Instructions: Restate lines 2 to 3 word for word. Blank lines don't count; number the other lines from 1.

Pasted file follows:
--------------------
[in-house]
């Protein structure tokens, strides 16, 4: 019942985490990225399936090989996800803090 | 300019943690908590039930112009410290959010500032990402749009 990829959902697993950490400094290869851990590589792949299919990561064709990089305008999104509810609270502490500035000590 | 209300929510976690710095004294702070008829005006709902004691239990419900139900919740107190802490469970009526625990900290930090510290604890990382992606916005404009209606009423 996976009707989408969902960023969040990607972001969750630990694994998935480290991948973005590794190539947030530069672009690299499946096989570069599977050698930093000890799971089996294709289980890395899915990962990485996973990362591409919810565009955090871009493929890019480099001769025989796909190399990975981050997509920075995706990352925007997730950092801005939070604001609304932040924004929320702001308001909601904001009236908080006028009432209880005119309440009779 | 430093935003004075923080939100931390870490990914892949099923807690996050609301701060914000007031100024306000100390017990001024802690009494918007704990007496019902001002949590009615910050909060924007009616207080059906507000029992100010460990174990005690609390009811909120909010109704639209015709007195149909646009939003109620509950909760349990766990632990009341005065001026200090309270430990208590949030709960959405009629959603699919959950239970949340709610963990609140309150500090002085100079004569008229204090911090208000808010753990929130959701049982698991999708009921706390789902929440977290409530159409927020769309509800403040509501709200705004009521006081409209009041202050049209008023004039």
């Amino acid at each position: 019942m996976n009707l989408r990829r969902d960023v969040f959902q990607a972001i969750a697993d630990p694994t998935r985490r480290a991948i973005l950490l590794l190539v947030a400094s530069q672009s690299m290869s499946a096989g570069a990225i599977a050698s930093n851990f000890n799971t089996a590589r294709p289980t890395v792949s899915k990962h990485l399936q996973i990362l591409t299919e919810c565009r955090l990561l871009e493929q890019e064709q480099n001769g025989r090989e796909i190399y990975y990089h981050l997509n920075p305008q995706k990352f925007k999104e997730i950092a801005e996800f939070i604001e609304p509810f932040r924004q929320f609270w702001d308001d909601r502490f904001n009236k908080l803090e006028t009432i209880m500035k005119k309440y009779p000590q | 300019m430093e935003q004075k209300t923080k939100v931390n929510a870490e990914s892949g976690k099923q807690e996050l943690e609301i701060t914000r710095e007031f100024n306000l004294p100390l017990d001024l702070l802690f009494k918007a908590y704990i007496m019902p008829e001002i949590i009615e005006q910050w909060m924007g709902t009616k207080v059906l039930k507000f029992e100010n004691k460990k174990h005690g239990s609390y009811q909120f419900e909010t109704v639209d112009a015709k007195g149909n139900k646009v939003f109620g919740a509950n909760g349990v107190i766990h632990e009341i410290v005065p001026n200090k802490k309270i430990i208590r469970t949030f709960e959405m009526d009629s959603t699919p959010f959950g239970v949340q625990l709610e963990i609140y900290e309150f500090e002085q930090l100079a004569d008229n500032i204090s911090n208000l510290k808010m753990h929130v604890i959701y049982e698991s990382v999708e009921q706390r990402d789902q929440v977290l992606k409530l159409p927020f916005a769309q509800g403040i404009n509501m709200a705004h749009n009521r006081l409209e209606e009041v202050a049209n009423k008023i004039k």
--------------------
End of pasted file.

């Protein structure tokens, strides 16, 4: 019942985490990225399936090989996800803090 | 300019943690908590039930112009410290959010500032990402749009 990829959902697993950490400094290869851990590589792949299919990561064709990089305008999104509810609270502490500035000590 | 209300929510976690710095004294702070008829005006709902004691239990419900139900919740107190802490469970009526625990900290930090510290604890990382992606916005404009209606009423 996976009707989408969902960023969040990607972001969750630990694994998935480290991948973005590794190539947030530069672009690299499946096989570069599977050698930093000890799971089996294709289980890395899915990962990485996973990362591409919810565009955090871009493929890019480099001769025989796909190399990975981050997509920075995706990352925007997730950092801005939070604001609304932040924004929320702001308001909601904001009236908080006028009432209880005119309440009779 | 430093935003004075923080939100931390870490990914892949099923807690996050609301701060914000007031100024306000100390017990001024802690009494918007704990007496019902001002949590009615910050909060924007009616207080059906507000029992100010460990174990005690609390009811909120909010109704639209015709007195149909646009939003109620509950909760349990766990632990009341005065001026200090309270430990208590949030709960959405009629959603699919959950239970949340709610963990609140309150500090002085100079004569008229204090911090208000808010753990929130959701049982698991999708009921706390789902929440977290409530159409927020769309509800403040509501709200705004009521006081409209009041202050049209008023004039």
């Amino acid at each position: 019942m996976n009707l989408r990829r969902d960023v969040f959902q990607a972001i969750a697993d630990p694994t998935r985490r480290a991948i973005l950490l590794l190539v947030a400094s530069q672009s690299m290869s499946a096989g570069a990225i599977a050698s930093n851990f000890n799971t089996a590589r294709p289980t890395v792949s899915k990962h990485l399936q996973i990362l591409t299919e919810c565009r955090l990561l871009e493929q890019e064709q480099n001769g025989r090989e796909i190399y990975y990089h981050l997509n920075p305008q995706k990352f925007k999104e997730i950092a801005e996800f939070i604001e609304p509810f932040r924004q929320f609270w702001d308001d909601r502490f904001n009236k908080l803090e006028t009432i209880m500035k005119k309440y009779p000590q | 300019m430093e935003q004075k209300t923080k939100v931390n929510a870490e990914s892949g976690k099923q807690e996050l943690e609301i701060t914000r710095e007031f100024n306000l004294p100390l017990d001024l702070l802690f009494k918007a908590y704990i007496m019902p008829e001002i949590i009615e005006q910050w909060m924007g709902t009616k207080v059906l039930k507000f029992e100010n004691k460990k174990h005690g239990s609390y009811q909120f419900e909010t109704v639209d112009a015709k007195g149909n139900k646009v939003f109620g919740a509950n909760g349990v107190i766990h632990e009341i410290v005065p001026n200090k802490k309270i430990i208590r469970t949030f709960e959405m009526d009629s959603t699919p959010f959950g239970v949340q625990l709610e963990i609140y900290e309150f500090e002085q930090l100079a004569d008229n500032i204090s911090n208000l510290k808010m753990h929130v604890i959701y049982e698991s990382v999708e009921q706390r990402d789902q929440v977290l992606k409530l159409p927020f916005a769309q509800g403040i404009n509501m709200a705004h749009n009521r006081l409209e209606e009041v202050a049209n009423k008023i004039k």